Personal insolvency agreements

A debtor may offer to pay creditors in full or in part and the proposal may include divisible property, exempt property, a lump sum and payment by instalment or a mixture of each. 

A controlling trustee is appointed and this in itself is an Act of Bankruptcy upon which a creditor could rely in the event the proposal is not accepted by creditors.  A controlling trustee’s duties and powers include taking immediate control of the debtor’s property, carrying on the business of the debtor if it is in the best interests of creditors to do so and dealing with the debtor’s property in a way that will be in the interests of creditors.


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The control continues until one of the following occurs:

  • the creditors resolve that the property cease to be subject to control
  • the debtor and a trustee execute a personal insolvency agreement following a special resolution of creditors
  • a period of four months has elapsed from the time of the authority being accepted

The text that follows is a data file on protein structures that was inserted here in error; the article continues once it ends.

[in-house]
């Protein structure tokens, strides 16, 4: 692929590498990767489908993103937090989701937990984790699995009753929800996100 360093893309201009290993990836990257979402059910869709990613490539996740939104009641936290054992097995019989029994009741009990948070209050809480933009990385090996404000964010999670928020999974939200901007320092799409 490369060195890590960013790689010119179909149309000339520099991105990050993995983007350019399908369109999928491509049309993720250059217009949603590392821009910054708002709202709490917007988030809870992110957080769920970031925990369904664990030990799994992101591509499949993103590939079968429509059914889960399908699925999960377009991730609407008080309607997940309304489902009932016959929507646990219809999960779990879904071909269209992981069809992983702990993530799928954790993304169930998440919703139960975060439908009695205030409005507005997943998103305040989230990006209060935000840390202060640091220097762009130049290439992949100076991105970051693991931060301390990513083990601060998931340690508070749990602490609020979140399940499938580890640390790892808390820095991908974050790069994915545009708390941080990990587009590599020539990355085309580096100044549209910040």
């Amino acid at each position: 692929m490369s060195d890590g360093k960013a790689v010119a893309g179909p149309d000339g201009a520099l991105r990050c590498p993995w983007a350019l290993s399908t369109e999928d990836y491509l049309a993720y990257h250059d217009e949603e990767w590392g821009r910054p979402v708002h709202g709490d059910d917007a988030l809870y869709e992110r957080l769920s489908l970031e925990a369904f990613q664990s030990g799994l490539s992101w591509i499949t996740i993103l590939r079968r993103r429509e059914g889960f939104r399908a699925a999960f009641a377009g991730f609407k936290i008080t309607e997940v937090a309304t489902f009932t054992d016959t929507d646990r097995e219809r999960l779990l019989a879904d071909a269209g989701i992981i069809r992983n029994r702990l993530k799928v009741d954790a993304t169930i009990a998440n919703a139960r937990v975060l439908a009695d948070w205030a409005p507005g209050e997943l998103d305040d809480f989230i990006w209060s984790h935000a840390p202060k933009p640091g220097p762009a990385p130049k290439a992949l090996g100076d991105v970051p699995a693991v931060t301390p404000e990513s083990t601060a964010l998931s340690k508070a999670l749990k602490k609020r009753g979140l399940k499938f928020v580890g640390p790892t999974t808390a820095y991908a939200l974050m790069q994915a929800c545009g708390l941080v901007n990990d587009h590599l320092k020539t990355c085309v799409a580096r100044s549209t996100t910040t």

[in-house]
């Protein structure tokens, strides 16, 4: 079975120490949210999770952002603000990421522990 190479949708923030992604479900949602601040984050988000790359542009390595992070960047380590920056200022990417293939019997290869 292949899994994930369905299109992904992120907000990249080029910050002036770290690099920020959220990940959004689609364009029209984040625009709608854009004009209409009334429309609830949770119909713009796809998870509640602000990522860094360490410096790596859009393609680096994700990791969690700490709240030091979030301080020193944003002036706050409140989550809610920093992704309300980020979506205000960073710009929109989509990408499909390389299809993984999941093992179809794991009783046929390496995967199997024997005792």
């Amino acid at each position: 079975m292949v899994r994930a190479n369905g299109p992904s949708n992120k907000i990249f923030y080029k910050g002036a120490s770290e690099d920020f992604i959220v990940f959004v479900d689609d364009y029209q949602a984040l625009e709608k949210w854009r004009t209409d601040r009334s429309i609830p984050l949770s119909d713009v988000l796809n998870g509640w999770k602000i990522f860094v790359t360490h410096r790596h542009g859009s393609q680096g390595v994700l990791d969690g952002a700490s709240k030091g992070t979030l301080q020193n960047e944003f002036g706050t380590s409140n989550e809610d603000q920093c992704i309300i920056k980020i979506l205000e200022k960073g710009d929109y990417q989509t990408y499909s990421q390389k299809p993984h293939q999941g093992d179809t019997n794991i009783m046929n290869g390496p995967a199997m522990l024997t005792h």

• the court releases the debtor’s property from control
  • the debtor becomes a bankrupt
  • the debtor dies.

The controlling trustee examines the debtor’s proposal, investigates and makes enquiries into the debtor's examinable affairs and reports to creditors.  The report must advise creditors of the amount they can expect to receive under the proposal as compared to a bankruptcy and make a recommendation on whether it is in creditors’ best interests to accept or reject the proposal.

The controlling trustee will call a meeting of creditors to consider the debtor’s proposal.  For the proposal to be accepted creditors must pass a special resolution, being the majority in number and at least 75% of the value of creditors eligible to vote and taking part in the meeting.  Once accepted a trustee is appointed and the proposal is binding on the debtor and all creditors in respect of their unsecured provable debts. 

The creditors with the written consent of the debtor may vary a PIA by special resolution at a meeting called for that purpose.  Alternatively, the trustee with the written consent of the debtor, may in, writing, propose a variation of the PIA.  If no creditor lodges a written notice of objection within at least 2 days before the date specified in the notice the proposed variation takes effect.

PIA’s may be set aside by:

  • The court on grounds that the terms of the PIA are unreasonable or are not calculated to benefit the creditors generally or non-compliance with the requirements of the Act.
  • The creditors, if the debtor is in default of the terms of the PIA

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With a team of experts across Australia standing by to discuss your situation, RSM can assist with your personal insolvency agreement needs.